If it truly is a milling defect, I personally would probably go with option 3 (or if it isn't too late, cutting off the bad ends) after first dealing with the manufacturer to get some money taken off for the defects. In a few years, there will be other cracks anyway. Wood shrinks with age but it should at least start out together.
Agreed. The installer knows it is a milling defect because? Presumably he can see the reason and a measurement would confirm. You are talking a width change at board ends of 1/32 or 1/64 or something of that nature. Either that or the board curves by that amount. You could lay a steel carpenter square on the edge and see.

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Re: Gaps in new hardwood flooring

Post by pshonore » Fri Sep 22, 2017 9:33 am

dbr wrote:
Fri Sep 22, 2017 9:05 am
lthenderson wrote:
Fri Sep 22, 2017 8:28 am
A milling defect would mean that the board at the corner is narrower than the board in the middle. Is this the case? You can easily measure this to verify. If it isn't, the installer is blaming the manufacturer for a poor installation job. Real wood floors are more difficult to install because wood bends and twists with time meaning they have to make sure it is seated properly against the previous board when installing it.

If it truly is a milling defect, I personally would probably go with option 3 (or if it isn't too late, cutting off the bad ends) after first dealing with the manufacturer to get some money taken off for the defects. In a few years, there will be other cracks anyway. Wood shrinks with age but it should at least start out together.
Agreed. The installer knows it is a milling defect because? Presumably he can see the reason and a measurement would confirm. You are talking a width change at board ends of 1/32 or 1/64 or something of that nature. Either that or the board curves by that amount. You could lay a steel carpenter square on the edge and see.
Much easier to see if you lay the edge of the board against something reasonably straight (like a steel door, sheetrocked wall, door casing, etc), or just dry fit the pieces on the floor before nailing.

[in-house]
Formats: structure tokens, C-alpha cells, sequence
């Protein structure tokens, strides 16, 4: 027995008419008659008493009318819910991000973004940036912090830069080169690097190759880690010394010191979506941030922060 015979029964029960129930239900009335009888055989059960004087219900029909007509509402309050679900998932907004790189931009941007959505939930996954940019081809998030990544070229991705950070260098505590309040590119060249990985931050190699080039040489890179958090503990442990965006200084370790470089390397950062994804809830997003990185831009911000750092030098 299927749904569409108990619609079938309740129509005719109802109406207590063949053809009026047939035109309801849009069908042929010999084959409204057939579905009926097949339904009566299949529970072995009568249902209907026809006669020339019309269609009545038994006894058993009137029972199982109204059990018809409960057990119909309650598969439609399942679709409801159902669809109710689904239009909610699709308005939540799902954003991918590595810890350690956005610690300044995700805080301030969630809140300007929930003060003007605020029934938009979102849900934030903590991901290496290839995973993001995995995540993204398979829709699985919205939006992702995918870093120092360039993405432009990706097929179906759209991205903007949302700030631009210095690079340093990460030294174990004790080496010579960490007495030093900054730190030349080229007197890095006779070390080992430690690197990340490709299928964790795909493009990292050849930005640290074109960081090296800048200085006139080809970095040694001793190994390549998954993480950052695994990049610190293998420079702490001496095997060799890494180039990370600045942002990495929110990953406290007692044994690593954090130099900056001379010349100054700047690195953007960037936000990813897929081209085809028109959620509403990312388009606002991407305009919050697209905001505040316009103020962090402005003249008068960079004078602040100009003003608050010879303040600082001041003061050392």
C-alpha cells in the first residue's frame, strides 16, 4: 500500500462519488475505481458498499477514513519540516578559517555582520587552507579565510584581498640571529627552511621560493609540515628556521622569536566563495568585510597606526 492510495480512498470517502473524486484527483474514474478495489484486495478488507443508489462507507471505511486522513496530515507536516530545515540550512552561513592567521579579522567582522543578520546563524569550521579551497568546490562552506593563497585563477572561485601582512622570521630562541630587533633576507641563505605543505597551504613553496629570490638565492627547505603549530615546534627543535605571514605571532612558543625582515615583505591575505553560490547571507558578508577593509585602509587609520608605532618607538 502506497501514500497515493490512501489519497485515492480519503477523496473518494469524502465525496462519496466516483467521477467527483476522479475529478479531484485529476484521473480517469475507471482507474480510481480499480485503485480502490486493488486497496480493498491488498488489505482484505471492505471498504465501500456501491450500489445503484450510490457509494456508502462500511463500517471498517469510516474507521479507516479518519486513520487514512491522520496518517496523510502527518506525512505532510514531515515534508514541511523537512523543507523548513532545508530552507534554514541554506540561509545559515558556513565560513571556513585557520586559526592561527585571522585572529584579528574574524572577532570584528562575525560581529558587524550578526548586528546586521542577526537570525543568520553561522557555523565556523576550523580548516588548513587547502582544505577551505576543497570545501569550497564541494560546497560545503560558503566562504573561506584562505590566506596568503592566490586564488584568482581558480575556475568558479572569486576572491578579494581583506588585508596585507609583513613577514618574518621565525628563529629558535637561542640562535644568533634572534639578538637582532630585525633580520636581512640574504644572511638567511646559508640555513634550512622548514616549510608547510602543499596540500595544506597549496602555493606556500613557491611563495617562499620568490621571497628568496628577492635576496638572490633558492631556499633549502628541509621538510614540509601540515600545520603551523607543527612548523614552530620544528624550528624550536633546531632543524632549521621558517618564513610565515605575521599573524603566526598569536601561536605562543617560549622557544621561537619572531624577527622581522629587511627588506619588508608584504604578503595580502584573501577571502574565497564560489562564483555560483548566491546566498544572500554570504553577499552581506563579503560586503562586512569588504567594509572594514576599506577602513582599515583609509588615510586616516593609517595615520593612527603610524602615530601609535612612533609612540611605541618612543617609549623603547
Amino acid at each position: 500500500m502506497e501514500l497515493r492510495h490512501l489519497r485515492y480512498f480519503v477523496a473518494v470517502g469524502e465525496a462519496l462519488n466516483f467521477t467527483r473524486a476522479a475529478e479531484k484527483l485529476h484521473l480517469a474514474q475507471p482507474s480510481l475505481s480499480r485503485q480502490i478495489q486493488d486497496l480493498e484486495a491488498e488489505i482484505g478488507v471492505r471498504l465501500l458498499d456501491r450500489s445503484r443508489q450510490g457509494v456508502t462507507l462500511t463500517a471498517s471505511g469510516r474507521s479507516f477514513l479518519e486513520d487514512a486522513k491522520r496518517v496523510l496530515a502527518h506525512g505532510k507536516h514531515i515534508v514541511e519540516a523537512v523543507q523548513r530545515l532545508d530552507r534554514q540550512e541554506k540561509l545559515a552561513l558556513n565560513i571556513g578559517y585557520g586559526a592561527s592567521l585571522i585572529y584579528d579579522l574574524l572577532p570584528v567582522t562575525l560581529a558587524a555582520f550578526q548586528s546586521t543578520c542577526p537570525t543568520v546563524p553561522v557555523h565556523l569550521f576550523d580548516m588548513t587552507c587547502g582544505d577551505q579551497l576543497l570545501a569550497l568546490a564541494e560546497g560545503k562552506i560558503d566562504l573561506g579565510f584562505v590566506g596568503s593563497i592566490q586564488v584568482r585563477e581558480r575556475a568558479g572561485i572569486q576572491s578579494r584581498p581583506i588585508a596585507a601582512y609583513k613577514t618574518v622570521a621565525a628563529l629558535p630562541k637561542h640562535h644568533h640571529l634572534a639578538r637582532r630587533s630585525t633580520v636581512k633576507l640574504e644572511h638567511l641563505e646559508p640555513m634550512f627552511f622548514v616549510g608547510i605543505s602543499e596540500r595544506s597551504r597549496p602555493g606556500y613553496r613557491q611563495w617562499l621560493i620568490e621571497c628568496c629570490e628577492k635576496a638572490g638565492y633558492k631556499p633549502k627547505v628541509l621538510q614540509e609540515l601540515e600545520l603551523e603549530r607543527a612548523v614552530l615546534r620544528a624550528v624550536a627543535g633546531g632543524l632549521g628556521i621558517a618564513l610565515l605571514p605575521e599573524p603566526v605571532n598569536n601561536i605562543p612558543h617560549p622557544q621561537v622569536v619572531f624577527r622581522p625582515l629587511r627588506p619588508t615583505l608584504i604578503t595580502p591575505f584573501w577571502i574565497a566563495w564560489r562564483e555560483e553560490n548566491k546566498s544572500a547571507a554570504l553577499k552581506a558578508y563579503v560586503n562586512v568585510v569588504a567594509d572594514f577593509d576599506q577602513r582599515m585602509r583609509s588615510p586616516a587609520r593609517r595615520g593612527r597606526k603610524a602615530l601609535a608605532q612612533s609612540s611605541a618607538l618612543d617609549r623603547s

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Re: Gaps in new hardwood flooring

Post by dbr » Fri Sep 22, 2017 9:39 am

pshonore wrote:
Fri Sep 22, 2017 9:33 am
dbr wrote:
Fri Sep 22, 2017 9:05 am
lthenderson wrote:
Fri Sep 22, 2017 8:28 am
A milling defect would mean that the board at the corner is narrower than the board in the middle. Is this the case? You can easily measure this to verify. If it isn't, the installer is blaming the manufacturer for a poor installation job. Real wood floors are more difficult to install because wood bends and twists with time meaning they have to make sure it is seated properly against the previous board when installing it.

If it truly is a milling defect, I personally would probably go with option 3 (or if it isn't too late, cutting off the bad ends) after first dealing with the manufacturer to get some money taken off for the defects. In a few years, there will be other cracks anyway. Wood shrinks with age but it should at least start out together.
Agreed. The installer knows it is a milling defect because? Presumably he can see the reason and a measurement would confirm. You are talking a width change at board ends of 1/32 or 1/64 or something of that nature. Either that or the board curves by that amount. You could lay a steel carpenter square on the edge and see.
Much easier to see if you lay the edge of the board against something reasonably straight (like a steel door, sheetrocked wall, door casing, etc), or just dry fit the pieces on the floor before nailing.
I have a piece of 8' metal stock 1" x 1/4'' that I sometimes use for the purpose. It is a little wimpy compared to something really straight. The point was to ad that it might be a milling problem losing the trueness rather than losing the width.

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Re: Gaps in new hardwood flooring

Post by rustymutt » Fri Sep 22, 2017 9:52 am

Send it back with a message that Americans are tired of lousy businesses that sell crap not meeting specs, and if they can't do it, you'll find a company that can. And don't act afraid to tell them! :sharebeer
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Re: Gaps in new hardwood flooring